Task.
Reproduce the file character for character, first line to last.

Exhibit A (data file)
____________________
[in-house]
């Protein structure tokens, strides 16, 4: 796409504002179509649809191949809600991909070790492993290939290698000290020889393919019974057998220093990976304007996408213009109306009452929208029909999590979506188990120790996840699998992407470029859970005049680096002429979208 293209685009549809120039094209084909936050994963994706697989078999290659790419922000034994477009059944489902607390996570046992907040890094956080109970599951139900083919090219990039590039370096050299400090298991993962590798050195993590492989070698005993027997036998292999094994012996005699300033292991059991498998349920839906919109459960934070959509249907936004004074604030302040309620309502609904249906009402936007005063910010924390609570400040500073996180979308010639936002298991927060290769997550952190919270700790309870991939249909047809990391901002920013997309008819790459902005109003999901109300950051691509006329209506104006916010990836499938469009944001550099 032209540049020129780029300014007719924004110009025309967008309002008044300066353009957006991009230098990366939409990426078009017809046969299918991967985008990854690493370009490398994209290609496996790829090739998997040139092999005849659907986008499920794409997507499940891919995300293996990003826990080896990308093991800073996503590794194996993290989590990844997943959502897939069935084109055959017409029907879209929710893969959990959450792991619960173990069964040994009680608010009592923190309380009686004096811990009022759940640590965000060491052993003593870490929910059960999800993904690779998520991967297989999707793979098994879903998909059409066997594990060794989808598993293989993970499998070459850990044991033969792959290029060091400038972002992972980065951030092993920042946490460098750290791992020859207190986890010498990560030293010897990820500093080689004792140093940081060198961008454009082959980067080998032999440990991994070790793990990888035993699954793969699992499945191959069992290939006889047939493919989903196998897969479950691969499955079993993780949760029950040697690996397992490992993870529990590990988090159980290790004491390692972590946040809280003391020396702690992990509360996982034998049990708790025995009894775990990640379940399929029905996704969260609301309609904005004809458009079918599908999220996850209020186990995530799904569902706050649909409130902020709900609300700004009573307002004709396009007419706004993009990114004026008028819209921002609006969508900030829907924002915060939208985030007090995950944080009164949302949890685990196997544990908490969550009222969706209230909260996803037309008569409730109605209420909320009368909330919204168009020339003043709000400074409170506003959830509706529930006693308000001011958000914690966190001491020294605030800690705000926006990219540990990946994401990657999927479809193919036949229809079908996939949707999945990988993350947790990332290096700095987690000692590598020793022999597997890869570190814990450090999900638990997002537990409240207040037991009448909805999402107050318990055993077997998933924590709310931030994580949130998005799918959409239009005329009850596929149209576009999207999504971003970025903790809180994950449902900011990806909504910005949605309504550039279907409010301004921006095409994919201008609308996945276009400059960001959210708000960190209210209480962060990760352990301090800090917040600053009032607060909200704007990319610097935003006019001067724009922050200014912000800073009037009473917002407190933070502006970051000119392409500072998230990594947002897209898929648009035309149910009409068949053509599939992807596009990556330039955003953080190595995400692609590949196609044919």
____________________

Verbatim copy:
[in-house]
């Protein structure tokens, strides 16, 4: 796409504002179509649809191949809600991909070790492993290939290698000290020889393919019974057998220093990976304007996408213009109306009452929208029909999590979506188990120790996840699998992407470029859970005049680096002429979208 293209685009549809120039094209084909936050994963994706697989078999290659790419922000034994477009059944489902607390996570046992907040890094956080109970599951139900083919090219990039590039370096050299400090298991993962590798050195993590492989070698005993027997036998292999094994012996005699300033292991059991498998349920839906919109459960934070959509249907936004004074604030302040309620309502609904249906009402936007005063910010924390609570400040500073996180979308010639936002298991927060290769997550952190919270700790309870991939249909047809990391901002920013997309008819790459902005109003999901109300950051691509006329209506104006916010990836499938469009944001550099 032209540049020129780029300014007719924004110009025309967008309002008044300066353009957006991009230098990366939409990426078009017809046969299918991967985008990854690493370009490398994209290609496996790829090739998997040139092999005849659907986008499920794409997507499940891919995300293996990003826990080896990308093991800073996503590794194996993290989590990844997943959502897939069935084109055959017409029907879209929710893969959990959450792991619960173990069964040994009680608010009592923190309380009686004096811990009022759940640590965000060491052993003593870490929910059960999800993904690779998520991967297989999707793979098994879903998909059409066997594990060794989808598993293989993970499998070459850990044991033969792959290029060091400038972002992972980065951030092993920042946490460098750290791992020859207190986890010498990560030293010897990820500093080689004792140093940081060198961008454009082959980067080998032999440990991994070790793990990888035993699954793969699992499945191959069992290939006889047939493919989903196998897969479950691969499955079993993780949760029950040697690996397992490992993870529990590990988090159980290790004491390692972590946040809280003391020396702690992990509360996982034998049990708790025995009894775990990640379940399929029905996704969260609301309609904005004809458009079918599908999220996850209020186990995530799904569902706050649909409130902020709900609300700004009573307002004709396009007419706004993009990114004026008028819209921002609006969508900030829907924002915060939208985030007090995950944080009164949302949890685990196997544990908490969550009222969706209230909260996803037309008569409730109605209420909320009368909330919204168009020339003043709000400074409170506003959830509706529930006693308000001011958000914690966190001491020294605030800690705000926006990219540990990946994401990657999927479809193919036949229809079908996939949707999945990988993350947790990332290096700095987690000692590598020793022999597997890869570190814990450090999900638990997002537990409240207040037991009448909805999402107050318990055993077997998933924590709310931030994580949130998005799918959409239009005329009850596929149209576009999207999504971003970025903790809180994950449902900011990806909504910005949605309504550039279907409010301004921006095409994919201008609308996945276009400059960001959210708000960190209210209480962060990760352990301090800090917040600053009032607060909200704007990319610097935003006019001067724009922050200014912000800073009037009473917002407190933070502006970051000119392409500072998230990594947002897209898929648009035309149910009409068949053509599939992807596009990556330039955003953080190595995400692609590949196609044919």